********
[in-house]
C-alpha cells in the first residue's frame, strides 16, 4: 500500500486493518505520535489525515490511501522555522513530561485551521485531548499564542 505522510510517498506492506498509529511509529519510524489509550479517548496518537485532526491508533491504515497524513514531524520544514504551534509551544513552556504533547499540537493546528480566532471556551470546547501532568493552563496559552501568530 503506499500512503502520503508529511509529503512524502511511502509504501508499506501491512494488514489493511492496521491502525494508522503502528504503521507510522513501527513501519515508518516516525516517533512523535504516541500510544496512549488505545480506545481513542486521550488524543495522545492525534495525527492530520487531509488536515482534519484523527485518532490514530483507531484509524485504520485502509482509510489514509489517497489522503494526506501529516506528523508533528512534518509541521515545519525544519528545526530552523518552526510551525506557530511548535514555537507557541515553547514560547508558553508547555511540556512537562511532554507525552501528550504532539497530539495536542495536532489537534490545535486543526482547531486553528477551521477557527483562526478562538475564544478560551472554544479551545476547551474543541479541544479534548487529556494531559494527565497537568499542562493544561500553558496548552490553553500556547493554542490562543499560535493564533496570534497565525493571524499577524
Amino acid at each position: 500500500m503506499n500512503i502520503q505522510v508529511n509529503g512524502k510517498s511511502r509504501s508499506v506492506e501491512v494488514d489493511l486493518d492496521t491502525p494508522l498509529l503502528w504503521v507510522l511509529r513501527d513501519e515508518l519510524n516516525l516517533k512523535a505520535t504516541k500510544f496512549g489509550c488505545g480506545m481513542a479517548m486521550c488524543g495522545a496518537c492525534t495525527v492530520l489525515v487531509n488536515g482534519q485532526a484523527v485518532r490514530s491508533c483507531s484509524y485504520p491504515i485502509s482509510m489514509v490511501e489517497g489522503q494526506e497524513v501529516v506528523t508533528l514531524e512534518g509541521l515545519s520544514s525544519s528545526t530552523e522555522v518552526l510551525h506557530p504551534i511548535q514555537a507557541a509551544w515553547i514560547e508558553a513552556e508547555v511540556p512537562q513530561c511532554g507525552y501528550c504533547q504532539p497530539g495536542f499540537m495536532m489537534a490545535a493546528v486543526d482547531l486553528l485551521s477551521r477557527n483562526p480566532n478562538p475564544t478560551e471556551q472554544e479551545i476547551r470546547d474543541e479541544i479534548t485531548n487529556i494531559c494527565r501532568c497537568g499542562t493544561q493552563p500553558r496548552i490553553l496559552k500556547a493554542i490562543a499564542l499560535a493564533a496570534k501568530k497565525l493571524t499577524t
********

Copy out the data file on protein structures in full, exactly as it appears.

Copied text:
[in-house]
C-alpha cells in the first residue's frame, strides 16, 4: 500500500486493518505520535489525515490511501522555522513530561485551521485531548499564542 505522510510517498506492506498509529511509529519510524489509550479517548496518537485532526491508533491504515497524513514531524520544514504551534509551544513552556504533547499540537493546528480566532471556551470546547501532568493552563496559552501568530 503506499500512503502520503508529511509529503512524502511511502509504501508499506501491512494488514489493511492496521491502525494508522503502528504503521507510522513501527513501519515508518516516525516517533512523535504516541500510544496512549488505545480506545481513542486521550488524543495522545492525534495525527492530520487531509488536515482534519484523527485518532490514530483507531484509524485504520485502509482509510489514509489517497489522503494526506501529516506528523508533528512534518509541521515545519525544519528545526530552523518552526510551525506557530511548535514555537507557541515553547514560547508558553508547555511540556512537562511532554507525552501528550504532539497530539495536542495536532489537534490545535486543526482547531486553528477551521477557527483562526478562538475564544478560551472554544479551545476547551474543541479541544479534548487529556494531559494527565497537568499542562493544561500553558496548552490553553500556547493554542490562543499560535493564533496570534497565525493571524499577524
Amino acid at each position: 500500500m503506499n500512503i502520503q505522510v508529511n509529503g512524502k510517498s511511502r509504501s508499506v506492506e501491512v494488514d489493511l486493518d492496521t491502525p494508522l498509529l503502528w504503521v507510522l511509529r513501527d513501519e515508518l519510524n516516525l516517533k512523535a505520535t504516541k500510544f496512549g489509550c488505545g480506545m481513542a479517548m486521550c488524543g495522545a496518537c492525534t495525527v492530520l489525515v487531509n488536515g482534519q485532526a484523527v485518532r490514530s491508533c483507531s484509524y485504520p491504515i485502509s482509510m489514509v490511501e489517497g489522503q494526506e497524513v501529516v506528523t508533528l514531524e512534518g509541521l515545519s520544514s525544519s528545526t530552523e522555522v518552526l510551525h506557530p504551534i511548535q514555537a507557541a509551544w515553547i514560547e508558553a513552556e508547555v511540556p512537562q513530561c511532554g507525552y501528550c504533547q504532539p497530539g495536542f499540537m495536532m489537534a490545535a493546528v486543526d482547531l486553528l485551521s477551521r477557527n483562526p480566532n478562538p475564544t478560551e471556551q472554544e479551545i476547551r470546547d474543541e479541544i479534548t485531548n487529556i494531559c494527565r501532568c497537568g499542562t493544561q493552563p500553558r496548552i490553553l496559552k500556547a493554542i490562543a499564542l499560535a493564533a496570534k501568530k497565525l493571524t499577524t